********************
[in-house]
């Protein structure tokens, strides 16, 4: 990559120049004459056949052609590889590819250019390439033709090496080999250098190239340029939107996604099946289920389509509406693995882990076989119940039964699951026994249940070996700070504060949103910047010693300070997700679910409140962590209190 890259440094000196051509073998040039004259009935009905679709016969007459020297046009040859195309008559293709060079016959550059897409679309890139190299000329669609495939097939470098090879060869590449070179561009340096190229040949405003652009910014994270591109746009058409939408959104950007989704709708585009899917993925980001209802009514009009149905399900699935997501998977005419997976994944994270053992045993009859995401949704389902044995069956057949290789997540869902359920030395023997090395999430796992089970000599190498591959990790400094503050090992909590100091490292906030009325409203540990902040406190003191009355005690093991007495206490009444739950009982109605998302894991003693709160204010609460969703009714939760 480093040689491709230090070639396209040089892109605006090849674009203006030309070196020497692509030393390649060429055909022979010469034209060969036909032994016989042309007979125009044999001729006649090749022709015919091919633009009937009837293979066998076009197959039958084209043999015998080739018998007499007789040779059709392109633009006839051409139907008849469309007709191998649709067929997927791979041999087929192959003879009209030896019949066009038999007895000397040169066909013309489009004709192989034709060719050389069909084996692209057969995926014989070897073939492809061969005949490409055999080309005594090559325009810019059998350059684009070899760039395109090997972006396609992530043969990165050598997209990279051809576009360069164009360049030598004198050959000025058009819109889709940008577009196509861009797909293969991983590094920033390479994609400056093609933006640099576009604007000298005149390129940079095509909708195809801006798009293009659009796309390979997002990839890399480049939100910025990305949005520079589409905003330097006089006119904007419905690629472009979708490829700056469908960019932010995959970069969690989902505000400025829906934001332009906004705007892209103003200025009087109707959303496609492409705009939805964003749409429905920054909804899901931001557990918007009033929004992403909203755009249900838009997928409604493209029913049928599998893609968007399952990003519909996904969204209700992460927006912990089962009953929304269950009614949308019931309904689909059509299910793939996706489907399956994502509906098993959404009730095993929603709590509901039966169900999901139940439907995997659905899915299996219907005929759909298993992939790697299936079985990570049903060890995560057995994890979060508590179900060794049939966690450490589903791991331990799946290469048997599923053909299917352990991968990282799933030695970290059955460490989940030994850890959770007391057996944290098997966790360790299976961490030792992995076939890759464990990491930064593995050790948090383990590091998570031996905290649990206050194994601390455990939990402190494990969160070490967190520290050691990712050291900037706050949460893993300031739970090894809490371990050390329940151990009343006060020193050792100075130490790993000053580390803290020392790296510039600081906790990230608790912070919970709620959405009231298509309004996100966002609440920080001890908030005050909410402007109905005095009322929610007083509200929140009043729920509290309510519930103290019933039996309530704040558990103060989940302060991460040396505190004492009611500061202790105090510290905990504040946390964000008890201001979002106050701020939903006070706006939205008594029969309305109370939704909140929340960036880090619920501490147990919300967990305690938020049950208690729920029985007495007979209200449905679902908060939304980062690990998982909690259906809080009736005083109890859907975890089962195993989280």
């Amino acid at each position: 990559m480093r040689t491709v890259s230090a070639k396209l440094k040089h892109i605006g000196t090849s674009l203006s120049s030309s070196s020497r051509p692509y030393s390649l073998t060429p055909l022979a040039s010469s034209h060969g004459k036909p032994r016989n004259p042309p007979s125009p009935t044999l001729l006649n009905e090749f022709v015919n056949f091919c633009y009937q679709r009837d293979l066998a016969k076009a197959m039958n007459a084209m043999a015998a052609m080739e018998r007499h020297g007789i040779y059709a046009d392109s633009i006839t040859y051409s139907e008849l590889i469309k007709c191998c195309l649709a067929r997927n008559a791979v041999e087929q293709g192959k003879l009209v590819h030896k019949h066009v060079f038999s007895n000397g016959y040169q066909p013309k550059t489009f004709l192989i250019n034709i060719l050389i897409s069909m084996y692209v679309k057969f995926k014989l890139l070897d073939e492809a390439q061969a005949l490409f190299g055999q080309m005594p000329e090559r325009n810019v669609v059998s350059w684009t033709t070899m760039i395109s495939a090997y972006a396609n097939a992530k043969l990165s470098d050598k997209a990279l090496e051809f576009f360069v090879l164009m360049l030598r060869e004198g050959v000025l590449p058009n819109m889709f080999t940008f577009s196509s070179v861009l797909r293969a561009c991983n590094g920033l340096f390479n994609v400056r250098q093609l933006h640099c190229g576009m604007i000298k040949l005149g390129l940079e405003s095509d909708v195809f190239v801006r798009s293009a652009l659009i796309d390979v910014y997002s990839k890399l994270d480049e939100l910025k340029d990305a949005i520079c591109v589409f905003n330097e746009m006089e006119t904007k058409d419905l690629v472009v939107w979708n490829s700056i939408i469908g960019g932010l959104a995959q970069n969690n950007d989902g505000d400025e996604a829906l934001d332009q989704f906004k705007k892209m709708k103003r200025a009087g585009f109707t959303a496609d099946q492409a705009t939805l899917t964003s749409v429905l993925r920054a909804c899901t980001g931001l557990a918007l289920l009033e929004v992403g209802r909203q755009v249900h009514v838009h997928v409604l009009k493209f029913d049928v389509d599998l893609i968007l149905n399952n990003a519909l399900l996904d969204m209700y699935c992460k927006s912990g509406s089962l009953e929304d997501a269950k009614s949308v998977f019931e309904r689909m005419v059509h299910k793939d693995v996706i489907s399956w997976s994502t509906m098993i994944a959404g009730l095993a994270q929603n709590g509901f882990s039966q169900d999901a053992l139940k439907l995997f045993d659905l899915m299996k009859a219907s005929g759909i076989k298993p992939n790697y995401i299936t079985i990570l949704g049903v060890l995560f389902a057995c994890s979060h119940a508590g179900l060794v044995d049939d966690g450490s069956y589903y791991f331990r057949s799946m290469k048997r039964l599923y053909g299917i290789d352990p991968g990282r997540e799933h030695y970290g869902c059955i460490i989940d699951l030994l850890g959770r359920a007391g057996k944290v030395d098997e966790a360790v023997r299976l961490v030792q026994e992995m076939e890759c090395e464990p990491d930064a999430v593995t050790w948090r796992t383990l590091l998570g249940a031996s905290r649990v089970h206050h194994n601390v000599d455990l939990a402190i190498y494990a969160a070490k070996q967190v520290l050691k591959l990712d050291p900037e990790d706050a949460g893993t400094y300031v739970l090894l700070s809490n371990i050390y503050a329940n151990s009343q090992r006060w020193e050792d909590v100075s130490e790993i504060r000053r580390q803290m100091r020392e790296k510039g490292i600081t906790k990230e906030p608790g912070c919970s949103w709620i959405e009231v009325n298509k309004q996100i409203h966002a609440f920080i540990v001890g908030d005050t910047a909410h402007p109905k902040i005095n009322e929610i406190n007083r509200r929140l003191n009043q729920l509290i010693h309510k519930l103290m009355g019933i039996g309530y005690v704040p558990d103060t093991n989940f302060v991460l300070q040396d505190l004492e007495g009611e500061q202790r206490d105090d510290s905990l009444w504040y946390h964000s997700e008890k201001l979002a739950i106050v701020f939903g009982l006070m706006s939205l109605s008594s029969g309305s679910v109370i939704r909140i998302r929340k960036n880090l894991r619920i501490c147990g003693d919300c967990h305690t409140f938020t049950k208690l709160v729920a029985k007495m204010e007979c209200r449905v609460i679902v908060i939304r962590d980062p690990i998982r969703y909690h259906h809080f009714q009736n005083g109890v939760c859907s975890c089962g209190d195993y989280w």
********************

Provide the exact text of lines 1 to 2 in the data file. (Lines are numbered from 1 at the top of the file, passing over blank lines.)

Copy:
[in-house]
């Protein structure tokens, strides 16, 4: 990559120049004459056949052609590889590819250019390439033709090496080999250098190239340029939107996604099946289920389509509406693995882990076989119940039964699951026994249940070996700070504060949103910047010693300070997700679910409140962590209190 890259440094000196051509073998040039004259009935009905679709016969007459020297046009040859195309008559293709060079016959550059897409679309890139190299000329669609495939097939470098090879060869590449070179561009340096190229040949405003652009910014994270591109746009058409939408959104950007989704709708585009899917993925980001209802009514009009149905399900699935997501998977005419997976994944994270053992045993009859995401949704389902044995069956057949290789997540869902359920030395023997090395999430796992089970000599190498591959990790400094503050090992909590100091490292906030009325409203540990902040406190003191009355005690093991007495206490009444739950009982109605998302894991003693709160204010609460969703009714939760 480093040689491709230090070639396209040089892109605006090849674009203006030309070196020497692509030393390649060429055909022979010469034209060969036909032994016989042309007979125009044999001729006649090749022709015919091919633009009937009837293979066998076009197959039958084209043999015998080739018998007499007789040779059709392109633009006839051409139907008849469309007709191998649709067929997927791979041999087929192959003879009209030896019949066009038999007895000397040169066909013309489009004709192989034709060719050389069909084996692209057969995926014989070897073939492809061969005949490409055999080309005594090559325009810019059998350059684009070899760039395109090997972006396609992530043969990165050598997209990279051809576009360069164009360049030598004198050959000025058009819109889709940008577009196509861009797909293969991983590094920033390479994609400056093609933006640099576009604007000298005149390129940079095509909708195809801006798009293009659009796309390979997002990839890399480049939100910025990305949005520079589409905003330097006089006119904007419905690629472009979708490829700056469908960019932010995959970069969690989902505000400025829906934001332009906004705007892209103003200025009087109707959303496609492409705009939805964003749409429905920054909804899901931001557990918007009033929004992403909203755009249900838009997928409604493209029913049928599998893609968007399952990003519909996904969204209700992460927006912990089962009953929304269950009614949308019931309904689909059509299910793939996706489907399956994502509906098993959404009730095993929603709590509901039966169900999901139940439907995997659905899915299996219907005929759909298993992939790697299936079985990570049903060890995560057995994890979060508590179900060794049939966690450490589903791991331990799946290469048997599923053909299917352990991968990282799933030695970290059955460490989940030994850890959770007391057996944290098997966790360790299976961490030792992995076939890759464990990491930064593995050790948090383990590091998570031996905290649990206050194994601390455990939990402190494990969160070490967190520290050691990712050291900037706050949460893993300031739970090894809490371990050390329940151990009343006060020193050792100075130490790993000053580390803290020392790296510039600081906790990230608790912070919970709620959405009231298509309004996100966002609440920080001890908030005050909410402007109905005095009322929610007083509200929140009043729920509290309510519930103290019933039996309530704040558990103060989940302060991460040396505190004492009611500061202790105090510290905990504040946390964000008890201001979002106050701020939903006070706006939205008594029969309305109370939704909140929340960036880090619920501490147990919300967990305690938020049950208690729920029985007495007979209200449905679902908060939304980062690990998982909690259906809080009736005083109890859907975890089962195993989280």